Minstrel Banjo

For enthusiasts of early banjo

How did we all end up playing in G/D and why do we do it????

Is this a "pot roast"??

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Forgive my ignorance, but a fiddle is not limited by the open string ( acting as a root or a 5th and thus restricting the natural key ). Fiddle music seems to be written in all sorts of keys. Why is that a big deal?  

Al Smitley said:

I would be afraid to attempt to tune up a whole step for my sake and the violin's.  Besides that re-tuning a fiddle is a supreme pain!   ....one reason I've never been interested in optional tuning methods.

I never said it was, Joel. Why twist my words?


Joel Hooks said:

 Mark, I did not know that the five string banjo in the form we know of today was common in the 1700.

Certainly a fiddle is chromatic.  The phrasing (fingering or whatever you would call it) for playing in 'D' is completely different if you play it instead, in 'E'.   Technically, the banjo is chromatic, as well.  All the notes are there regardless of how you tune it.   Even if you changed the open 5th string, how well can you play Brigg's Reel in 'A' if the banjo is tune it to 'G'?  Why would it be any different?

We should do an open study on some of the tunes in Ryan's for this discussion

You know...this is not dissimilar to a horn player.....who has a horn in Bb and Eb. They cover a different range...but the fingering is the same.

Requires different music...different horn...but not a different understanding of the instrument

I thought you did.  My knowledge is very limited on pre-minstrelsy banjo prototypes.  When I read your post that banjos had been played since the early 1700s I got the impression that it was the five string banjo that was the subject of this discussion on pitch.

On the subject of pitch, Converse and his generation was still making this stuff up as they went along-- and all of them claimed to want to learn to play it after seeing a professional.  Also a common theme was them claiming to make a banjo from a flour sieve and pine neck because the banjos in stores were no good (Bouchers?-- Don't know but how many brands were available in the late 1840s-early 50s?).

BTW, one of my favorite photos is the one of Eph Horn and Dan Bryant sitting with banjos in their laps. Eph was the one that Briggs asked to get his banjo for him on his death bed described in the Briggs book.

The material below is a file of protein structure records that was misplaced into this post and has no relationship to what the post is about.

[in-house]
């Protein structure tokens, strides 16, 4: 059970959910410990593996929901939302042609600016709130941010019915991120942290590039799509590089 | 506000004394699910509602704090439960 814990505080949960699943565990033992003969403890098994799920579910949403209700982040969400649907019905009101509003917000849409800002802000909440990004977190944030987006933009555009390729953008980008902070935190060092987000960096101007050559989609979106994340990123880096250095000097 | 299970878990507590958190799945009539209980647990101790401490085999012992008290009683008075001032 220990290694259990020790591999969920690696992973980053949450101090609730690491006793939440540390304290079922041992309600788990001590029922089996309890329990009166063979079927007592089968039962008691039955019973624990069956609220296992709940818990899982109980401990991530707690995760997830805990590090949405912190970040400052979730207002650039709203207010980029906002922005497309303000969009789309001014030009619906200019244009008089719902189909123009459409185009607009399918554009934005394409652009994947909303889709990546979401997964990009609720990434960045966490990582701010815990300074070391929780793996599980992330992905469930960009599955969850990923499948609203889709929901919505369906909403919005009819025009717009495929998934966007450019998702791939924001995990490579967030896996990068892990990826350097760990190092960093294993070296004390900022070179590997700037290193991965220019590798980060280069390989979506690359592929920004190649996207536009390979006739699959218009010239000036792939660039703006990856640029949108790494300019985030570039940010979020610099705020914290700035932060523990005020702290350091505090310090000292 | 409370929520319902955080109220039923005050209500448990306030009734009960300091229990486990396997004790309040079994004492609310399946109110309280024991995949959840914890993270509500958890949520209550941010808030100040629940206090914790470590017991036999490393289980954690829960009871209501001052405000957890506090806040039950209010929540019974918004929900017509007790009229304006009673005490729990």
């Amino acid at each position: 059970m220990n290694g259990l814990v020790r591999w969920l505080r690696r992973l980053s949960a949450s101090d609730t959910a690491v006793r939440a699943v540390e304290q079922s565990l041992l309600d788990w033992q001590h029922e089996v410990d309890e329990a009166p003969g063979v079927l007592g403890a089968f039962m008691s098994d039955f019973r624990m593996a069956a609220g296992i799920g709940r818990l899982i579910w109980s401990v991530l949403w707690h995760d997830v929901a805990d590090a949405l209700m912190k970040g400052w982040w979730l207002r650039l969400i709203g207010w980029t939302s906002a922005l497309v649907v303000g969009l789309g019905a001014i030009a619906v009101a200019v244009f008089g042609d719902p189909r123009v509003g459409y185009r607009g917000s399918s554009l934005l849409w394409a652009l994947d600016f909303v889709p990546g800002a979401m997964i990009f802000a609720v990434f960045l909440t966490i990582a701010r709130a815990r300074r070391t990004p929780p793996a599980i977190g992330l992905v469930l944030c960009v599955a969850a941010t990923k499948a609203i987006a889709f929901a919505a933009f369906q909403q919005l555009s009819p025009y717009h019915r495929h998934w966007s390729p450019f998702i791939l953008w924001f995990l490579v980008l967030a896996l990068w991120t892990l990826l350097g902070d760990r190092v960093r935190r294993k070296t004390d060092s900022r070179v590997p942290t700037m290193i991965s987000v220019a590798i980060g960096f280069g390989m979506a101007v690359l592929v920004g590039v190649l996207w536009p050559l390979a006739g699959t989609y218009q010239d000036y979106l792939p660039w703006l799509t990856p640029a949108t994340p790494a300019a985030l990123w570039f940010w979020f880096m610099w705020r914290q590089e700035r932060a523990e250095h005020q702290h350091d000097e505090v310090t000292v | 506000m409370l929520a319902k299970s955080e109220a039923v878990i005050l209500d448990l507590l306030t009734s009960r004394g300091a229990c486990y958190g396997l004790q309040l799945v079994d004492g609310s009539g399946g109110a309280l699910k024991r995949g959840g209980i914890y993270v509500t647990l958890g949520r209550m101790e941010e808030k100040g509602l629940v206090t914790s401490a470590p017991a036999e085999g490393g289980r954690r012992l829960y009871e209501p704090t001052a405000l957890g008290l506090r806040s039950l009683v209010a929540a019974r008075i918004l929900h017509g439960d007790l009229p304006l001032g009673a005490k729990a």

I love that line..."It's no use Eph. Hang it up. I can't hit it no more".

Yes, Ryan has fiddle tunes in A, Bb, C, D, Eb, F, G, and probably a few in E.

I suppose that could be an argument for the flexibility of the violin though it can also be an argument the other way.   Why do you suppose those particular tunes are placed in those keys?  It's because those particular tunes work best in those keys and not so well in other keys.   Wes, help me!

Tim,

for me Ryan's is significantly post period. I don't dispute that banjos after the Civil War were primarily A/E.  It is before the war that I am more interested.

BTW...the banjo can play a hellova lot of keys. If you have not worked your way through the Green Book, observe the treatment of each key as he moves through the book. Very Interesting.


Oh...well, the main point of the discussion was the movement upward from 1860 and beyond. Briggs embodies a thimble full of the written material we draw upon.
John Masciale said:

Tim,

for me Ryan's is significantly post period. I don't dispute that banjos after the Civil War were primarily A/E.  It is before the war that I am more interested.

There is another tutor not seen often...Christy's ( not the Ethiopian Glee Book ). It is similar to Rice...and of the same time ( pre 1860 ) and is also all in E/A. Perhaps Briggs is the odd ball??

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